We hate to see a pro se litigant pay the other side’s attorney fees. It doesn’t happen often because a decent judge will forgive the minor procedural slip-ups of a non-lawyer. But it does happen, and sometimes for good reason.
In a recent federal case, M2 Tech, Inc. v. M2 Software, Inc., the pro se defendant (who’d earlier sued the other party) slipped up pretty bad. M2 Software had a trademark on “M2” that M2 Tech repeatedly infringed. The sole owner of M2 Software, David Escamilla, sued M2 Tech on behalf of his company. That was the first no-no. For anything beyond small-claims court, a company must be represented by a lawyer. So M2 Tech got the case dismissed on that basis.
Rather than checking the law and seeing his error, Escamilla appealed the decision, again acting pro se, and lost badly. That was the second no-no.
M2 Tech then sued M2 Software, the trademark holder, to get an order declaring its use of the trademark acceptable. Again acting pro se, Escamilla tried to intervene in the case and filed a motion to dismiss M2 Tech’s complaint (no-no #3 there). But his company never answered the complaint (aaaand no-no #4). The judge denied his motion to intervene, and based on M2 Software’s default, granted M2 Tech’s declaration of fair use.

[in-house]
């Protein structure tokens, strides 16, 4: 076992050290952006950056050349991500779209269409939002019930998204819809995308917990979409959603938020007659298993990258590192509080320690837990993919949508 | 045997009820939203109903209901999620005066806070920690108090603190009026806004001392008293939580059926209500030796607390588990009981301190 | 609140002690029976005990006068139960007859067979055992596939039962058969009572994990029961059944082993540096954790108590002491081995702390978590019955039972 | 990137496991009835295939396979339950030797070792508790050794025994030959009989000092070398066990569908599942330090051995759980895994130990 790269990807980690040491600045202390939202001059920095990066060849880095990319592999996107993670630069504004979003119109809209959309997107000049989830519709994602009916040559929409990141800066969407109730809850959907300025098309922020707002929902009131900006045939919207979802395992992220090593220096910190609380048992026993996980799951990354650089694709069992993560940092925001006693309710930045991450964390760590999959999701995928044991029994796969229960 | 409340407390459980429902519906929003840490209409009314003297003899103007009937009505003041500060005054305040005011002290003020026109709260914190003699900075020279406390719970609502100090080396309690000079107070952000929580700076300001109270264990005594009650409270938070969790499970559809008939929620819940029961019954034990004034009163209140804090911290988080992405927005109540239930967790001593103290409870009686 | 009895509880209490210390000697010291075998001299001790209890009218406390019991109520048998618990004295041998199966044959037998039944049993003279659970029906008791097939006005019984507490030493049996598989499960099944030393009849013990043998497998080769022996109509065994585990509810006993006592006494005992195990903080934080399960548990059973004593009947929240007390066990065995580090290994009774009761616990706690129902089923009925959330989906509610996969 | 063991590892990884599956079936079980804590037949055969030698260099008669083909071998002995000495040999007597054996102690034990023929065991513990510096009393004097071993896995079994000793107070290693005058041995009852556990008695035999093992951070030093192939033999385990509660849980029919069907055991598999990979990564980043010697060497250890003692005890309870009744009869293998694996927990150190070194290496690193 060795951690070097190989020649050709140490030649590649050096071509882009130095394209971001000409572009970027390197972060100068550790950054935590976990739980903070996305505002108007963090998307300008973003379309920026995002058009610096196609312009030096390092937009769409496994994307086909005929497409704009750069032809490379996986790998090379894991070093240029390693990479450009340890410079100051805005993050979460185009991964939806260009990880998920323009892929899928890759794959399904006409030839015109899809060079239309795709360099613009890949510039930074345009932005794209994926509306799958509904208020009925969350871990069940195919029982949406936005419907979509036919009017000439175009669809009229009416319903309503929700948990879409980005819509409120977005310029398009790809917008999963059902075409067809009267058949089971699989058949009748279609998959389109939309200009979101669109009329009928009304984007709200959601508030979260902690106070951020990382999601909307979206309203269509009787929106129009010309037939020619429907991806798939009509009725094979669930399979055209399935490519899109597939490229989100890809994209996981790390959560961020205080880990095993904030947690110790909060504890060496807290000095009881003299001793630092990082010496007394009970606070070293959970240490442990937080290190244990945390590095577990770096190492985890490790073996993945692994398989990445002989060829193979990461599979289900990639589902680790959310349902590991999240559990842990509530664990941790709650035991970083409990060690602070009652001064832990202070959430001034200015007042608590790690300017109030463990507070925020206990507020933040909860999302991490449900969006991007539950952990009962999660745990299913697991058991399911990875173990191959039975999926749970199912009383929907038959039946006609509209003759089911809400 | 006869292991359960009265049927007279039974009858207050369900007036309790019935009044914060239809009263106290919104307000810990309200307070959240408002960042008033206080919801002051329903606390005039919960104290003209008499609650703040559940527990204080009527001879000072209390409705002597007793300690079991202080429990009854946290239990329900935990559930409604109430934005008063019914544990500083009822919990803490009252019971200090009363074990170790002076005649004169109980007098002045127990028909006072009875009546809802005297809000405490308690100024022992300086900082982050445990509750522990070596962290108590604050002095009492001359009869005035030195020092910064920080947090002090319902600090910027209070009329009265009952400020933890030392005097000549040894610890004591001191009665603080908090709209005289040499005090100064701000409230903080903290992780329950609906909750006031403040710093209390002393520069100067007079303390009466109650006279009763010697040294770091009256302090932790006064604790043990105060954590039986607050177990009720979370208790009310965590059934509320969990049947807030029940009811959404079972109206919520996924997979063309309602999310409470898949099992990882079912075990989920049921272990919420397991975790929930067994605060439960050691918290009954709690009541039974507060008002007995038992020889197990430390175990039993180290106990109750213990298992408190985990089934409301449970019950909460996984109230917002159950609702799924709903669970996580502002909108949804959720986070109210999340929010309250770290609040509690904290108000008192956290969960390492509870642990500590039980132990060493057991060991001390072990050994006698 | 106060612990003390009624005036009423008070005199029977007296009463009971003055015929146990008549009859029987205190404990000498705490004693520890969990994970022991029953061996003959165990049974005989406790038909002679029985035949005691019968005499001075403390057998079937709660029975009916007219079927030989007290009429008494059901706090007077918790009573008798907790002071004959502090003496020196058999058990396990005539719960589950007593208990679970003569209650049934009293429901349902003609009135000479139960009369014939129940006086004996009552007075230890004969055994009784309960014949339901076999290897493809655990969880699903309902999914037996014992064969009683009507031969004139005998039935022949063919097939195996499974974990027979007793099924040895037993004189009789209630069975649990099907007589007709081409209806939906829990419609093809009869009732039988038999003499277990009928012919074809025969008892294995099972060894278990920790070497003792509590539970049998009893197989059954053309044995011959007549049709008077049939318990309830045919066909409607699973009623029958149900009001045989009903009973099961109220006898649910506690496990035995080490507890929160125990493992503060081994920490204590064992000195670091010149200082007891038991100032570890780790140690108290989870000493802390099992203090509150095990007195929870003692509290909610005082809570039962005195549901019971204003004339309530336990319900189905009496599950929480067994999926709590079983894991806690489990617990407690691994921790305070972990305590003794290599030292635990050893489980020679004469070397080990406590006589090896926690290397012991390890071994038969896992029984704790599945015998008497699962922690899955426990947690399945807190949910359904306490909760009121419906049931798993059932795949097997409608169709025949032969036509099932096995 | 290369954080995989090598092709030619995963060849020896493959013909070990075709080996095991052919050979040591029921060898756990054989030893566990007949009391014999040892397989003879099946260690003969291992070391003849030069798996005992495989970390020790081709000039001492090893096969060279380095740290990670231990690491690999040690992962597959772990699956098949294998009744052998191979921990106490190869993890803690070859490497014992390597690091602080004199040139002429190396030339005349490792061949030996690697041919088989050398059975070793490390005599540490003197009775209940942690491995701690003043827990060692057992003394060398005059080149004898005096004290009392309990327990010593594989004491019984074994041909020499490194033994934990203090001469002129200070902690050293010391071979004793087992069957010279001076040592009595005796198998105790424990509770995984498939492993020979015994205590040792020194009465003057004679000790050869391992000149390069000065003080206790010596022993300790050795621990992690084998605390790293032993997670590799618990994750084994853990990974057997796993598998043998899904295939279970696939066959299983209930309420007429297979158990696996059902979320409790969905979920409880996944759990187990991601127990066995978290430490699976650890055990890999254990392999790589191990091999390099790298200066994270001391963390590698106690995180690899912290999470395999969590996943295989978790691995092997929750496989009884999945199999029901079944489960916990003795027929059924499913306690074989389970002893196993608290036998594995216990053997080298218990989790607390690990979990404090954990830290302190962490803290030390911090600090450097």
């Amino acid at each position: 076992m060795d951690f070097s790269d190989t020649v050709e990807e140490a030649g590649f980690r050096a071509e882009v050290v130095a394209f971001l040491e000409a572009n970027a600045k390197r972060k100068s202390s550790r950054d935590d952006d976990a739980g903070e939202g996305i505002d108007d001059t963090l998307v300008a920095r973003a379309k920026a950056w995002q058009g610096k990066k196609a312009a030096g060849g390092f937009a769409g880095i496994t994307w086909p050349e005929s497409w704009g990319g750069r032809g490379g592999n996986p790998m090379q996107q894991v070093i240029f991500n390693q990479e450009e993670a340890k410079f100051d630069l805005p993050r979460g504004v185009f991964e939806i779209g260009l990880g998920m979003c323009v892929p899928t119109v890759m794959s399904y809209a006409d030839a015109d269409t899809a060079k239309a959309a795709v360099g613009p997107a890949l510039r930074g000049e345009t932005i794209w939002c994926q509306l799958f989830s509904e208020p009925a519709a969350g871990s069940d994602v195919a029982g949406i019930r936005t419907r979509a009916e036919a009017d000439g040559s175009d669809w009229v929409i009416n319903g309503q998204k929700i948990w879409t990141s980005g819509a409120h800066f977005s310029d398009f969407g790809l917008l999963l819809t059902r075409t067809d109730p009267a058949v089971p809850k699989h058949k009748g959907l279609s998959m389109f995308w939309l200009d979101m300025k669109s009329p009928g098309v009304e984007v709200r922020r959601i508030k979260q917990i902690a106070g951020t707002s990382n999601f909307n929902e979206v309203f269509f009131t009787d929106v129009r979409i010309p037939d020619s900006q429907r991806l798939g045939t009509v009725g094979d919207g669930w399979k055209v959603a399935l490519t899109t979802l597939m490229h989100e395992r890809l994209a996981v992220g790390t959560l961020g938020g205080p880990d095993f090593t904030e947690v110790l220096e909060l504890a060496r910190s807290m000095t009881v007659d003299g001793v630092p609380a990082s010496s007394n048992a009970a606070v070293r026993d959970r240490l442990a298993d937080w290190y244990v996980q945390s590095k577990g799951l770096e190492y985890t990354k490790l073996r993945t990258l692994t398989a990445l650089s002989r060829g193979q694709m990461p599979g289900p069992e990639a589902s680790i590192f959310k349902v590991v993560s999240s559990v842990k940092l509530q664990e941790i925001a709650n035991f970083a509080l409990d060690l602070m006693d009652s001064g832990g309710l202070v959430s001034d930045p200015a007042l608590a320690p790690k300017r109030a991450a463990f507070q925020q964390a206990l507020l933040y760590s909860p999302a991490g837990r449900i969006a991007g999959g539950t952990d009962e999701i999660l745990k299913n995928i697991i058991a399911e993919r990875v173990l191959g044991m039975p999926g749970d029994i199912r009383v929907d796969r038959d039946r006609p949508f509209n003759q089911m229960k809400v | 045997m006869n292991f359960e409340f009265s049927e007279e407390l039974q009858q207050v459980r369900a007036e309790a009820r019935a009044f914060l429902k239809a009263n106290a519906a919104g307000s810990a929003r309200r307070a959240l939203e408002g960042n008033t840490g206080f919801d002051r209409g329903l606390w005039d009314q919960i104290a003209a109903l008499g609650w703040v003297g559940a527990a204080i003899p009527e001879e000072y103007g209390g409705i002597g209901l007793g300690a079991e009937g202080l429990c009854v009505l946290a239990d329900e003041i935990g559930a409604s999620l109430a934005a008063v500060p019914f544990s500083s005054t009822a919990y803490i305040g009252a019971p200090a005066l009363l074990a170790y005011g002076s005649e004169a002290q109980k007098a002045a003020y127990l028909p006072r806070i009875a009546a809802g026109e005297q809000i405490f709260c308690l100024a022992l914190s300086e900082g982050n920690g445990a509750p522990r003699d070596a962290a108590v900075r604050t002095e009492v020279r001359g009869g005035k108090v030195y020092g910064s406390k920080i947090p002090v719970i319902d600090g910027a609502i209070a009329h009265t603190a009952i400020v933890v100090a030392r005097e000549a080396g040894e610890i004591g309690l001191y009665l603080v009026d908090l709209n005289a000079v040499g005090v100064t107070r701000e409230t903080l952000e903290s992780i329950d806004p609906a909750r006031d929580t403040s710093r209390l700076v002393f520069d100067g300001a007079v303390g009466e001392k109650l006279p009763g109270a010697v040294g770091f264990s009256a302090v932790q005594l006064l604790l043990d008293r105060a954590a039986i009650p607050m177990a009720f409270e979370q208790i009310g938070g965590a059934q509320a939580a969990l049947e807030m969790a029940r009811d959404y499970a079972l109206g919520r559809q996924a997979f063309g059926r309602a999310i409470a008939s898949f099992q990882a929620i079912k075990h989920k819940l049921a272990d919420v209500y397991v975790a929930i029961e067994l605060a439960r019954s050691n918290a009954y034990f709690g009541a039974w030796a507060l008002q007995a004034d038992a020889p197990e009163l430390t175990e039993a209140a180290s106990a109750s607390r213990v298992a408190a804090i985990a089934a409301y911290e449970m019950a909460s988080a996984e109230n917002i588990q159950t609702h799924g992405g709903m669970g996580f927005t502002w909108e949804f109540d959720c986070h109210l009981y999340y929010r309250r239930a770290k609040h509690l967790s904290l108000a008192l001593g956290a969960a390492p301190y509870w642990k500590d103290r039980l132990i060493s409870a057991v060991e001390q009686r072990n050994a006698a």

Because of Escamilla’s egregious behavior, the judge also awarded attorney fees to M2 Tech, to be paid by M2 Software. M2 Software got an attorney at that point and appealed the attorney fee award. Acting pro se, Escamilla appealed the judge’s refusal to let him intervene. Both Escamilla and his company lost their appeals.
The moral of the story — Your company is actually a separate person, so don’t try to represent it unless you’re a lawyer. And when you lose a case, find out whether the judge was clearly in the right before appealing the decision or repeating your mistake in another case.
By the way, while there’s no danger of having to pay the fees of a state or federal prosecutor, going pro se in a criminal trial is particularly dangerous if you don’t know your way around a courtroom. We wish this congressman’s son the best of luck if he’s innocent. Of course, if he loses, there’s always an argument for ineffective assistance of counsel on appeal.
Pssst! Hey, you there, struggling to win your case. Isn’t it time you gave Courtroom5 a spin? We publish articles like this to help you level the playing field, but it’s sometimes too late to save your case. Stop trying to catch up. Get ahead of the game and start driving your case to the judgment you deserve. See how it works today!